The Battle of the Bulge (16 December 1944 – 25 January 1945), also known as Unternehmen: Wacht am Rhein, was a major German offensive campaign launched through the densely forested Ardennes region of Wallonia in Belgium, France, and Luxembourg on the Western Front toward the end of World War II in Europe.
The surprise attack caught the Allied forces completely off guard. United States forces bore the brunt of the attack and incurred their highest casualties for any operation during the war. The battle also severely depleted Germany’s armored forces on the western front which Germany was largely unable to replace. German personnel and Luftwaffe aircraft also sustained heavy losses.
The Germans’ initial attack included 200,000 men, 340 tanks and 280 other tracked vehicles. Between 67,200 and 100,000 of their men were killed, missing or wounded. For the Americans, 610,000 men were involved in the battle, of whom 89,000 were casualties, including up to 19,000 killed. It was the largest and bloodiest battle fought by the United States in World War II.
Wacht am Rhein
40-mm antiaircraft gun at snow-covered Sourbrodt, Belgium
A roadblock is set up with 30 caliber heavy machine gun, and a tank destroyer is ready for action on Adolf Hitler Strasse by the 1st Battalion, 157th Regiment, 45th Division
American tank destroyers of the 703rd TD, attached to the 82nd Airborne Division move forward during heavy fog to stem German spearhead near Werbomont, Belgium, 20 December 1944.
Army vehicles on a road in Belgium
Members of the 101st Airborne Division walk past dead comrades, killed during the Christmas Eve bombing of Bastogne, Belgium, the town in which this division was besieged for ten days. This photo was taken on Christmas Day, 1944.
Two dead American soldiers at a road intersection in Honsfeld, Belgium, close to the German border at Losheimergraben, December 17, 1944. The looting of the U.S. soldiers probably points towards the bad state of the German troops during the Battle of the Bulge, as it was common to use all kinds of Allied equipment due to constant shortages.
American infantrymen of the 290th Regiment fight in fresh snowfall near Amonines, Belgium
American soldiers of the 289th Infantry Regiment march along the snow-covered road on their way to cut off the Saint Vith-Houffalize road in Belgium on 24 January 1945.
A German Sturmgeschütz assault gun during the Ardennes offensive.
Young German soldiers in a Sdkfz near the Belgian-Luxembourg border during the Ardennesoffensive
American soldiers of the 3rd Battalion 119th Infantry Regiment are taken prisoner by members of Kampfgruppe Peiper in Stoumont, Belgium on 19 December 1944.
A German machine gunner marching through the Ardennes in December 1944. Note: he is still not identified! He has received numerous names (such as Walter Ambrusch) but none of them actually match the soldier.
The bodies of Belgian men, women, and children, killed by the German military during their counter-offensive into Luxembourg and Belgium, await identification before burial.
Scene of the Malmedy massacre.
German prisoners of war dig graves for members of the 101st Airborne Division who were killed defending Bastogne against the Germans.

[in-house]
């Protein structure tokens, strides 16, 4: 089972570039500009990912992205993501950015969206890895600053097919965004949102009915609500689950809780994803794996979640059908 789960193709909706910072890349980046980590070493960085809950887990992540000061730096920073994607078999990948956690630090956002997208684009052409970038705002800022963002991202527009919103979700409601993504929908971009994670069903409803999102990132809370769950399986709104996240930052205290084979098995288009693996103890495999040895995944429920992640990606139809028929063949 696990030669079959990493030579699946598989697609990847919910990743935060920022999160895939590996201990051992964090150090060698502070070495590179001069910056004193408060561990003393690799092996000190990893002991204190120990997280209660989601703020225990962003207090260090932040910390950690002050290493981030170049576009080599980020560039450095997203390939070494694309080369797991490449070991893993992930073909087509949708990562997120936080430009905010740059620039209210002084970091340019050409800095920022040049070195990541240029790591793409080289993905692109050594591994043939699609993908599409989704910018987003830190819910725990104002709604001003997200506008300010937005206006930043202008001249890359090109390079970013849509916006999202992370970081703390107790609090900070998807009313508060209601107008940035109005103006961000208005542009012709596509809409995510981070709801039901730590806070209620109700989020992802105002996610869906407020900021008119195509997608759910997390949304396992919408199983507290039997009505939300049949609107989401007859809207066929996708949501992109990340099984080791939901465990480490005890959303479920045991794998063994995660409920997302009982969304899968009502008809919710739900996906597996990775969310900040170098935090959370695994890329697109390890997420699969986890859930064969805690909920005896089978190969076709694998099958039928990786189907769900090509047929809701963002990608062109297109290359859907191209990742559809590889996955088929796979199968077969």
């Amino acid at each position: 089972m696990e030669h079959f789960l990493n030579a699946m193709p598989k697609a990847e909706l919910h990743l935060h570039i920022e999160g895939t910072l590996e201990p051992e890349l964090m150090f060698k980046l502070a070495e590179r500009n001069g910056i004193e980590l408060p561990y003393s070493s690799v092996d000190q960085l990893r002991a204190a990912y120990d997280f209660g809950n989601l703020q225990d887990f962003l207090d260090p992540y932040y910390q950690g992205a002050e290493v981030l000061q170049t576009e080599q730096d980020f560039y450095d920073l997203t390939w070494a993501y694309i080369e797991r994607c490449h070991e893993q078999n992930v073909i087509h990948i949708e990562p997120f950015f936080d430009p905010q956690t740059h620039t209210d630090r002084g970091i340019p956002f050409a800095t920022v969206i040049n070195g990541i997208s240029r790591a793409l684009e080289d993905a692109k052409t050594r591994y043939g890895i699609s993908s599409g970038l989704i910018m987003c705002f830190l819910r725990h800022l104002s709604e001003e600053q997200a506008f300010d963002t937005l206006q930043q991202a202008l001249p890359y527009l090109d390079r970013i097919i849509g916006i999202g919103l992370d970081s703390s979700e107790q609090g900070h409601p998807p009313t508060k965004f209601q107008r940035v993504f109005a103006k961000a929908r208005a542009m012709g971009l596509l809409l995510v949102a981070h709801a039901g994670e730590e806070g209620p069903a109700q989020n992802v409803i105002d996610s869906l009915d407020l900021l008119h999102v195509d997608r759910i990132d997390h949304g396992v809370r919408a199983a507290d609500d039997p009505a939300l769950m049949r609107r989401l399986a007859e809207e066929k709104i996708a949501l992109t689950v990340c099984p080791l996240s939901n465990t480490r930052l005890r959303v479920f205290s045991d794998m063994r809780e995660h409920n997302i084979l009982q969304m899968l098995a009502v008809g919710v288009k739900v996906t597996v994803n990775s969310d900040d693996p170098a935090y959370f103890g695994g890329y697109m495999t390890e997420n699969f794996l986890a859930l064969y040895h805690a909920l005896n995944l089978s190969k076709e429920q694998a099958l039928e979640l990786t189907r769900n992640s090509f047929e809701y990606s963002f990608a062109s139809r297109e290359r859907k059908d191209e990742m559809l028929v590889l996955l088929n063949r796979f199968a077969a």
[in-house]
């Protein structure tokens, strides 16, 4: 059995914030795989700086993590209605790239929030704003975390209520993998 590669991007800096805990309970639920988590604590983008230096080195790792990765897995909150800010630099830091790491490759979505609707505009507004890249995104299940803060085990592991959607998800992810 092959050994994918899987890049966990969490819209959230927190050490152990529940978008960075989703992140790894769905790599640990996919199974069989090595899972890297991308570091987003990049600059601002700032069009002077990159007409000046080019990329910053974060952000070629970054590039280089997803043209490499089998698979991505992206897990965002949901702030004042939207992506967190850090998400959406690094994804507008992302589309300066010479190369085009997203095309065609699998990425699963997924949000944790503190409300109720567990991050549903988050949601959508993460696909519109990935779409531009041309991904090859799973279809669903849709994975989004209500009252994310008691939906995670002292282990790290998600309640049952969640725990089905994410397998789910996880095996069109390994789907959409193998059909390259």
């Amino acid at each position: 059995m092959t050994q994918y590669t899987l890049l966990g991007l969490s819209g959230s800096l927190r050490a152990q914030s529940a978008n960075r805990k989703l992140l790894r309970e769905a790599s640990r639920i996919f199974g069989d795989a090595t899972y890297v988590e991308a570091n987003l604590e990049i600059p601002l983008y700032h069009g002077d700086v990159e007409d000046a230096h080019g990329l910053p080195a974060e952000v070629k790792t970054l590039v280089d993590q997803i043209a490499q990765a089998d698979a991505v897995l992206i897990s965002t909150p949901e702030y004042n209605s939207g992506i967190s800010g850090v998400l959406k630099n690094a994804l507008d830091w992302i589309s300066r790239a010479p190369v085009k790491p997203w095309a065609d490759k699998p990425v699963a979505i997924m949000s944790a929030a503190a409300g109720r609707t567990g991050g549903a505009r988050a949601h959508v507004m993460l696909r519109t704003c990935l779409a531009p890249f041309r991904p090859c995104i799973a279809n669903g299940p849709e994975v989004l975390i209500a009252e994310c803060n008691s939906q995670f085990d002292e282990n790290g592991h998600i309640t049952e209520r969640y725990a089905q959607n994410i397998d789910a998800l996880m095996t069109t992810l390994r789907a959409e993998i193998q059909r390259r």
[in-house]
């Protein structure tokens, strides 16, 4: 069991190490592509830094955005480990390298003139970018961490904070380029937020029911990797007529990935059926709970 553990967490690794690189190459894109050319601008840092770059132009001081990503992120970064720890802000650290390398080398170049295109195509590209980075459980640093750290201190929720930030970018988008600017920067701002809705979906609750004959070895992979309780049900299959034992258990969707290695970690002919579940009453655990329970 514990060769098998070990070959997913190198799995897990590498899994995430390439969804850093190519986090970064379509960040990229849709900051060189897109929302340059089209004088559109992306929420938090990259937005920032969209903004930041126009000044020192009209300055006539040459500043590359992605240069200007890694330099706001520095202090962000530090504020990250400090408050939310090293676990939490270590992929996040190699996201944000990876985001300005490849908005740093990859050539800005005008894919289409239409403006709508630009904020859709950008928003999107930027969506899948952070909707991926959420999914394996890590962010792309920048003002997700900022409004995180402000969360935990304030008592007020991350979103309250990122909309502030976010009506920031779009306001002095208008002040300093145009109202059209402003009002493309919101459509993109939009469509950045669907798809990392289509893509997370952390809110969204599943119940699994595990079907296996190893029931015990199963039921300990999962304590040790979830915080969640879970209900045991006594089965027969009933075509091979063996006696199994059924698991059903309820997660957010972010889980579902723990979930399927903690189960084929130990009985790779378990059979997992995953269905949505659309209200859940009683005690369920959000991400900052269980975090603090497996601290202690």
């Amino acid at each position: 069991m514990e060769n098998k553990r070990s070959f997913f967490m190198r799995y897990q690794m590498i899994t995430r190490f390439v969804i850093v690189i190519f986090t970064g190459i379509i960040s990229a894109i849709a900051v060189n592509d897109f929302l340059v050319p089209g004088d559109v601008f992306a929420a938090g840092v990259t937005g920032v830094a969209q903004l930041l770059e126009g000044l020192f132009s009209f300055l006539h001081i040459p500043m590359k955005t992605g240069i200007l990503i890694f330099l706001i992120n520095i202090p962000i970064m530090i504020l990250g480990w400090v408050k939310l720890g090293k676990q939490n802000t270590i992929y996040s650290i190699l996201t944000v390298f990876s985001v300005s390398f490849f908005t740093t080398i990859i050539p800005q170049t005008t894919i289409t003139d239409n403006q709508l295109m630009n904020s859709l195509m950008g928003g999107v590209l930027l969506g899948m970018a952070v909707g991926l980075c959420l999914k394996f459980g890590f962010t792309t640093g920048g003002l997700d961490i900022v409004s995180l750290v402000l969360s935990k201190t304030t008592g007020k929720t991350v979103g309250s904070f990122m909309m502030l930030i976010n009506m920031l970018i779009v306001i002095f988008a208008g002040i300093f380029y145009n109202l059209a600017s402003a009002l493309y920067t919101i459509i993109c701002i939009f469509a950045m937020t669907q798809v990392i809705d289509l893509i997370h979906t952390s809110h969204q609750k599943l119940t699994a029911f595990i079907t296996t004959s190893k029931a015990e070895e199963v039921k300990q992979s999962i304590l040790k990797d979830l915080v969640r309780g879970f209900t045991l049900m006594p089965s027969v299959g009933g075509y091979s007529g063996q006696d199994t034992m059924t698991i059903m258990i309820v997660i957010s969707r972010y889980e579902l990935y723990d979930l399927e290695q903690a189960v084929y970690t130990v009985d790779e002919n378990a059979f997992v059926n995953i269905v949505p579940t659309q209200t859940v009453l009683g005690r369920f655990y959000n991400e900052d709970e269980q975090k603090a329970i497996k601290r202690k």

Chow is served to American infantrymen of the 347th Infantry Regiment on their way to La Roche, Belgium, 13 January 1945.
Battle of the bulge – Dudelange, Luxembourg. Painted white to blend with snow-covered terrain, an M-36 tank destroyer crosses a field. (3 Jan 1945)
Tank in the town of Schopen, Belgium
After holding a woodland position all night near Wiltz, Luxembourg, against German counter attack, three men of B Co., 101st Engineers, emerge for a rest.
Infantrymen fire at German troops in the advance to relieve the surrounded paratroopers in Bastogne.
Young captive grenadier 4th Regiment ‘Der Führer’ 2nd SS Division ‘Das Reich ‘, captured soldiers 3rd U.S. Armoured Division during the Battle of the Bulge, Dec 1944.
A Panther tank rumbles forward in the Ardennes, late December 1944.
Waffen-SS Panzergrenadiers move past wrecked American equipment during the 1st days of the Ardennes offensive
Grenadiers of the 12. SS Panzer Division “Hitlerjugend” (and, or Paratroopers from a FJ Division), killed in battle with the US 509th Parachute Regiment during the offensive in the Ardennes, December 1944. Note the body center background frozen in place with head off the ground.
The first of Peiper’s King Tigers to be lost was this one (No.105), commanded by the SS-Obersturmführer Jürgen Wessel, which was abandoned after it got stuck in debris on Rue St. Emilion in Stavelot on 18 December 1944.
Panzergrenadiers from Kampfgruppe Hansen (one of the three large Kampfgruppe of the Leibstandarte Division) take a cigarette brake. Such a state was the norm during combat operations. This photograph was taken after the action on the Poteau and Recht road, in early hours of 18 December 1944.
On Christmas Eve 1944, the 2nd SS Panzer Division Das Reich swept through Manhay and into Grandmenil, pushing aside US Task Force Kane from the 3rd Armoured Division. However, after being pummeled by air strikes on 26 December, the town was assaulted by Task Force McGeorge of the 3rd Armoured Division and taken in the early-morning hours of the 27 by the paratroopers of the 517th Parachute Infantry. This was one of the “Das Reich” Panthers lost in the fighting. It is being inspected by a GI from the 3rd Company, 289 Infantry, 75th Division, which occupied the town on 30 December.
On 18 December 1944, very early in the morning, the American “14th Cavalry Group” had gotten in an ambush of the German Kampfgruppe Hansen on the road between Poteau and Recht. This are photographs taken after the action along the wreckage on the road.
Credits: Wikipedia, Wikimedia, 5. SS Wiking Blog, National Archives and Bundesarchiv.
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